Face-to-Face Networking Is More Powerful Than Ever!
Do You Know Why?
This is an interactive Blog!
Before you read this article, you might want to do two things.
One, take a Networking quiz. It’s free and you get your results instantly. Click here!
It only takes about 15 minutes to complete. Second, watch the two videos on networking below. Video 1 is an example of a networking event. Watch it and take notes of any mistakes you see. Then watch video 2.
Video 2 is a replay of video 1, although it shows the spoken word and body language mistakes that were made in the networking event; however, it shows
Although the internet might be a new landscape for doing business, face-to-face interaction is still key in regard to how business gets done. Attending a networking function where you interact directly with others, your networking skills can be a great asset or a distinct liability to your success! The more you are visible, inside or outside your organization, the more these skills-sets play a pivotal role in your career success. Before I knew this fact, I made some great blunders in early in my career. Here’s the best one of all.
I had the opportunity to attend a networking event for UNICEF. Anne Cox Chambers hosted the event in her private home in Atlanta, Georgia and about thirty-five invitees attended. Mrs. Chambers at the time, was the primary owner of the privately held media company, COX Enterprises, with a personal fortune in an estimated excess of thirteen billion dollars. This was a very rare opportunity to have a one-on-one conversation with someone of this prestige, in such a small gathering.
Putting children first all over the world!
Ann Cox Chambers
As I walked into her home, I immediately noticed President and Mrs. Jimmy Carter in the archway greeting visitors. I had no idea they were going to be there and was very excited to meet them. I was working on President Carter’s “Atlanta Project” at the time, and in addition, I had never met a president before.
I immediately walked up to them, introduced myself, and started talking about the Atlanta Project and how excited I was to be part of such a great experience. As I continued to rattle on, President Carter thanked me and politely drew my attention away from him and his project. He said that he was not the guest of honor, that in fact, Sir Peter Ustinov was the guest of honor.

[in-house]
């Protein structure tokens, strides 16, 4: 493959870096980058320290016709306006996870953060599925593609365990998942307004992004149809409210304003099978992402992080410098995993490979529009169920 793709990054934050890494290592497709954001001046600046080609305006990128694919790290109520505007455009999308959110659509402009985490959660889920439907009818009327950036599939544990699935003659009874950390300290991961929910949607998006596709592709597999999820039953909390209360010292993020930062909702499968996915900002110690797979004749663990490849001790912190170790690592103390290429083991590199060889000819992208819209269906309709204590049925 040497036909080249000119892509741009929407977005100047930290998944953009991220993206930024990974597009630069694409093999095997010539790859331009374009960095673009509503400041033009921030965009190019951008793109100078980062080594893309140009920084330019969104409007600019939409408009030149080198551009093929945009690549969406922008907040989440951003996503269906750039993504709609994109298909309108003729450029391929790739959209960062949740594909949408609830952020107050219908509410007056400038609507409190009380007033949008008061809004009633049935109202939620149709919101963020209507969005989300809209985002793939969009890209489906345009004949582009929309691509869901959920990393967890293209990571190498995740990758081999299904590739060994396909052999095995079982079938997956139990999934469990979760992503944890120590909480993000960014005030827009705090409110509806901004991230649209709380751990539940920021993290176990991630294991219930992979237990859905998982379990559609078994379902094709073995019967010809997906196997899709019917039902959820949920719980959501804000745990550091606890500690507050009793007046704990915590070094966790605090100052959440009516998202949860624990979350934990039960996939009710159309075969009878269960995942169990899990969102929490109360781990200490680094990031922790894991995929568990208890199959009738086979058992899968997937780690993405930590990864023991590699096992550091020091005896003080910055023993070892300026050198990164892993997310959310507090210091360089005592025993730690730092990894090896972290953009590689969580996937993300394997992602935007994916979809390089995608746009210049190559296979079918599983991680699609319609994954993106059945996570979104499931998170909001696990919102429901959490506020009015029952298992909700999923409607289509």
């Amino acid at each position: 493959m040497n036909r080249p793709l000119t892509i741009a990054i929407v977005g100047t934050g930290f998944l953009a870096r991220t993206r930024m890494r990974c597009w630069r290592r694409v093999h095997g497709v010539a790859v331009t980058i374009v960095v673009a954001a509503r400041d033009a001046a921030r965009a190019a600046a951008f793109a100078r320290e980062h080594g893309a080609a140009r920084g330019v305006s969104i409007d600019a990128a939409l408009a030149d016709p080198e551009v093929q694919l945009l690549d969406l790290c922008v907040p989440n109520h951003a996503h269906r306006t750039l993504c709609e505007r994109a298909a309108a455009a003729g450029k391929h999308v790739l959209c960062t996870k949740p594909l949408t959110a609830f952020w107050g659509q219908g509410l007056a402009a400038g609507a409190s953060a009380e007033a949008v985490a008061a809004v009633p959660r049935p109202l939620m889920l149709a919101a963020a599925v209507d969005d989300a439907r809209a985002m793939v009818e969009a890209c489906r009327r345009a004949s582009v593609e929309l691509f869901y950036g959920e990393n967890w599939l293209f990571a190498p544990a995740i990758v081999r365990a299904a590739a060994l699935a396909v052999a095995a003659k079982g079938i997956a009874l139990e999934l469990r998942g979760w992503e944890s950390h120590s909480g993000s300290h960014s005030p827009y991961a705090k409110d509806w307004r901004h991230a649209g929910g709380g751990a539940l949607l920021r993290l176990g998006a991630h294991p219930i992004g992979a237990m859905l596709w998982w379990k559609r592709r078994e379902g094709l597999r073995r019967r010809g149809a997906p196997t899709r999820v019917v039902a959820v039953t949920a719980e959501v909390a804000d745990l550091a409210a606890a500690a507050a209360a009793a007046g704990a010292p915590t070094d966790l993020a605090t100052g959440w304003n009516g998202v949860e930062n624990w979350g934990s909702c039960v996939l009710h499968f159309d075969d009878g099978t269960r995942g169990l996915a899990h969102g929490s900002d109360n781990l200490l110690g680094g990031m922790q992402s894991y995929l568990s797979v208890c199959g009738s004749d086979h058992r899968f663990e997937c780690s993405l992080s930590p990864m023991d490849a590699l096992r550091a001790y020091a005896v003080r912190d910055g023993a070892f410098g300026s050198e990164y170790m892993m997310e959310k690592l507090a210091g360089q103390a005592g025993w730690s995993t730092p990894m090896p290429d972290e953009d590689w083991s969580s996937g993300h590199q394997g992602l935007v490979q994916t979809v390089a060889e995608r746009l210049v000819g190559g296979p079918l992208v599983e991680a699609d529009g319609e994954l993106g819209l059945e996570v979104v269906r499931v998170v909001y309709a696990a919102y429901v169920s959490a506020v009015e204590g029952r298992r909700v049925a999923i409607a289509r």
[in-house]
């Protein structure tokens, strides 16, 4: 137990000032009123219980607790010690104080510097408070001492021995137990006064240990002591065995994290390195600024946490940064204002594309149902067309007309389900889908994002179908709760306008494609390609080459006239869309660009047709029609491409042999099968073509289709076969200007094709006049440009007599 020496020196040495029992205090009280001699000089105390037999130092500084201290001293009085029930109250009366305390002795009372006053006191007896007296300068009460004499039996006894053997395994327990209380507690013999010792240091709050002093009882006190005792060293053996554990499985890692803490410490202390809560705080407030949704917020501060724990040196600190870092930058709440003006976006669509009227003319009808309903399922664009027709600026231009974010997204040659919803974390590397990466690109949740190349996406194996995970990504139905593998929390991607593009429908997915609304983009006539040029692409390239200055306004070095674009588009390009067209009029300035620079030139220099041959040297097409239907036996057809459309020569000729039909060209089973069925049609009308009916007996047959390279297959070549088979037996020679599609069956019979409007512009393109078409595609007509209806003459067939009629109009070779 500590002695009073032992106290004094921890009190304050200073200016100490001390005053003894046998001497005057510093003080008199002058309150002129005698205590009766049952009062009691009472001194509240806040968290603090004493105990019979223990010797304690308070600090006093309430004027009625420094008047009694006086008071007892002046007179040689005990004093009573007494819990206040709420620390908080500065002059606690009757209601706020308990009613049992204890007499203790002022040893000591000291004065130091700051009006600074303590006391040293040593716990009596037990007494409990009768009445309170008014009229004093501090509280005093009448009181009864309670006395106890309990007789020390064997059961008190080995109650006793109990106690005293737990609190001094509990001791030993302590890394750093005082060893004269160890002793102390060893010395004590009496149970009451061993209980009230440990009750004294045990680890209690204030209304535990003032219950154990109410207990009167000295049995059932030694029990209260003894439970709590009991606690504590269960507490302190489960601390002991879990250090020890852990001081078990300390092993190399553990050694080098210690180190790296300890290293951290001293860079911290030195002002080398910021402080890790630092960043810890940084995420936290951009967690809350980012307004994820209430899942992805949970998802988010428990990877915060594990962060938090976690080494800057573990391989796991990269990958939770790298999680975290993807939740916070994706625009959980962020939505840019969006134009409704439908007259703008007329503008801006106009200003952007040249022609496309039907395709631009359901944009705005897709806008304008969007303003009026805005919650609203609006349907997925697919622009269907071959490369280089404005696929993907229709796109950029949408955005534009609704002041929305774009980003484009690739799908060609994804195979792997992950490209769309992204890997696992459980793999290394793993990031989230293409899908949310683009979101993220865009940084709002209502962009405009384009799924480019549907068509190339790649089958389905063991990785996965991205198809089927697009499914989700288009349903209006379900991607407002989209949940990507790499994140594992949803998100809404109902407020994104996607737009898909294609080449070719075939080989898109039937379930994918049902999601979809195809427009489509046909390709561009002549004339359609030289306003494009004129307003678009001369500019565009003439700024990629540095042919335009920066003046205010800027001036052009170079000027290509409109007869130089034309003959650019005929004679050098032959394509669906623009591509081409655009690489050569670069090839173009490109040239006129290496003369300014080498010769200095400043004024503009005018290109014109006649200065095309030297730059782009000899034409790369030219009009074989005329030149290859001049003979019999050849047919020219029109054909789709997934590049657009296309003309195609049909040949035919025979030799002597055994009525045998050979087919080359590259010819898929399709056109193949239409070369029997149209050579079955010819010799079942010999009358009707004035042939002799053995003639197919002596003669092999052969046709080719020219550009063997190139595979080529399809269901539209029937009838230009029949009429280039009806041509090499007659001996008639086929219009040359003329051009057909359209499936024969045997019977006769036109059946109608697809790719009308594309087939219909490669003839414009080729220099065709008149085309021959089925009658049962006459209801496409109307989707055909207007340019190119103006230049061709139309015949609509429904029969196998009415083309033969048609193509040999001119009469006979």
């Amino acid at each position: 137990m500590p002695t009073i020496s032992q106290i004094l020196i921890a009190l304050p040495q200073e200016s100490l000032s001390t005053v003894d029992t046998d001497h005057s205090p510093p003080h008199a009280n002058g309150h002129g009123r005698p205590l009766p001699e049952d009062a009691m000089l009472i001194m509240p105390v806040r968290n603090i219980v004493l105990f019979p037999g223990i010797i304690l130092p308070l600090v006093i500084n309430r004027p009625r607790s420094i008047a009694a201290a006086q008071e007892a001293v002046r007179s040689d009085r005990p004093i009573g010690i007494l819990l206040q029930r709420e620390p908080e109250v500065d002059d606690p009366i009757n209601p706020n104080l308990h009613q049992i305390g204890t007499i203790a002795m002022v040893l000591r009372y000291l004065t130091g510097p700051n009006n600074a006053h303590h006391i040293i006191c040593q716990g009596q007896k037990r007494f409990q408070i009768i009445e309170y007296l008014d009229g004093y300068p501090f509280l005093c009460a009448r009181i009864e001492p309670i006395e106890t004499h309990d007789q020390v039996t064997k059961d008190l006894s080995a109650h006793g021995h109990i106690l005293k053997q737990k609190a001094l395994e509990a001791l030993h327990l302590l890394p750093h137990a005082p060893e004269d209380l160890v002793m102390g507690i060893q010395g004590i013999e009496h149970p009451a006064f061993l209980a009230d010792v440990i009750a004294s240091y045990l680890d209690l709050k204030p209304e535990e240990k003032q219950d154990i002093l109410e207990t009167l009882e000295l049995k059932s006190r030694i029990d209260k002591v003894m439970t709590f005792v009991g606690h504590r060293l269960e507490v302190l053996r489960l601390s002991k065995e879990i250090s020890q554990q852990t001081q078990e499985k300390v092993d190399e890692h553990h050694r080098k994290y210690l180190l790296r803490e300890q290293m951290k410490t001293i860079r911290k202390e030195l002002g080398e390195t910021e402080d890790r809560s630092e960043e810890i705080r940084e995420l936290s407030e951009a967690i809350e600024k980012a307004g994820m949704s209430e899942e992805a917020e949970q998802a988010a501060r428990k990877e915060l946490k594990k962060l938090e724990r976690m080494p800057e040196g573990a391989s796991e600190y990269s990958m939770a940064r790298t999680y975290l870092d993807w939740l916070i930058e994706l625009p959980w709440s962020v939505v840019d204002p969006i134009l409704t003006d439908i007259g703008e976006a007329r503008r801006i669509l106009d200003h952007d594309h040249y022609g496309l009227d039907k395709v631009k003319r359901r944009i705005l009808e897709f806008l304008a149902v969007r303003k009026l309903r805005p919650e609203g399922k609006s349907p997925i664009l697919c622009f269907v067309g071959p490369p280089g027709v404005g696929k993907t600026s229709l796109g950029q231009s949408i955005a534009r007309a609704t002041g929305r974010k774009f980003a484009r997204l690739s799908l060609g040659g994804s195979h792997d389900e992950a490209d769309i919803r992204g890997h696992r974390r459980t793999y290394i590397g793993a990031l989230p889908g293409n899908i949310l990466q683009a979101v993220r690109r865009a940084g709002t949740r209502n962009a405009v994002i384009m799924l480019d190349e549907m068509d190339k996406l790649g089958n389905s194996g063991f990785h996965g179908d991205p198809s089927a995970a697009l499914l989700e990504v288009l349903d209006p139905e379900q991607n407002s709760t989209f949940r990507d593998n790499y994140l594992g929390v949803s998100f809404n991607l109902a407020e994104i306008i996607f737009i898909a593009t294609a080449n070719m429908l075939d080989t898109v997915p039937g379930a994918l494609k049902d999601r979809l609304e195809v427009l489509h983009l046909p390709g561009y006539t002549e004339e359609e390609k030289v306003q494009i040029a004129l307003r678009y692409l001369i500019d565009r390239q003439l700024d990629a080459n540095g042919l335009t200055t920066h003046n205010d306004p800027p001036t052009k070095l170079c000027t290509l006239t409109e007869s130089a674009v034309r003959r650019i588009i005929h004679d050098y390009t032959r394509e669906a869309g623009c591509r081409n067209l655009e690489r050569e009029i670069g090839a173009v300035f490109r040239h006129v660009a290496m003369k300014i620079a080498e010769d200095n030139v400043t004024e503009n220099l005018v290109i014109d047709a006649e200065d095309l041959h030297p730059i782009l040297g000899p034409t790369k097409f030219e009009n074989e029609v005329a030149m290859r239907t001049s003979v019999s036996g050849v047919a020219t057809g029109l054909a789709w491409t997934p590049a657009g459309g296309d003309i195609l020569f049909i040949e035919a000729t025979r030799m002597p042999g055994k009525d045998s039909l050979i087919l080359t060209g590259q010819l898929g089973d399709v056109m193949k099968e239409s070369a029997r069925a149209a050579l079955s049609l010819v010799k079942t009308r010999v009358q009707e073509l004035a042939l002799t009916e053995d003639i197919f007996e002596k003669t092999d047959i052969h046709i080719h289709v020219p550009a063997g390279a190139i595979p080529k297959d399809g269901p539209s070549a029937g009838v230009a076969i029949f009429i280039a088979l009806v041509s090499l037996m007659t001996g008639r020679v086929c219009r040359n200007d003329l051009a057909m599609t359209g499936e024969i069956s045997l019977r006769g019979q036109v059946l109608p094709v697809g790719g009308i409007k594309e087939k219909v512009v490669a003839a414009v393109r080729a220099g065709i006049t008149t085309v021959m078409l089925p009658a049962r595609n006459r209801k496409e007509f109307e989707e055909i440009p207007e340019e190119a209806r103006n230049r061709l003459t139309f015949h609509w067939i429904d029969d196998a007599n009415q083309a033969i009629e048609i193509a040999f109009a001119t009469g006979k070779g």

A short time later, after greeting Mrs. Chambers and Mr. Ustinov in the receiving line, I found myself in a private conversation with Mr. Ustinov and Mrs. Chambers in the living room of her home. At this point, I learned that Mr. Ustinov was an acclaimed international actor, producer, playwright, novelist and raconteur, as well as a goodwill Ambassador to UNICEF.
Trying to make conversation, I asked Mrs. Chambers how her nephew’s wife was doing. I knew her nephew’s wife from the Atlanta Children’s Shelter where I was, at the time, on the board. I then followed with another question as to Mrs. Chambers’ length of time in Atlanta.
It was then I became aware that I might have asked an “inappropriate” question. Mr. Ustinov looked at Mrs. Chambers as if to say, “How are you going to answer this one?”
Mrs. Chamber was very elegant and said, “I won’t tell you how long I have been here, but I have been here since my twenties.”
As if that wasn’t enough, I went on to comment, “You must have seen a lot of changes over the years here in Atlanta.”
I exited the conversation shortly afterwards. I was clueless at this event, first; I did not know why I was there. I did not have a purpose. I had no agenda. I did not research the event. I did not know the guest of honor, and certainly did not know President and Mrs. Carter were going to attend.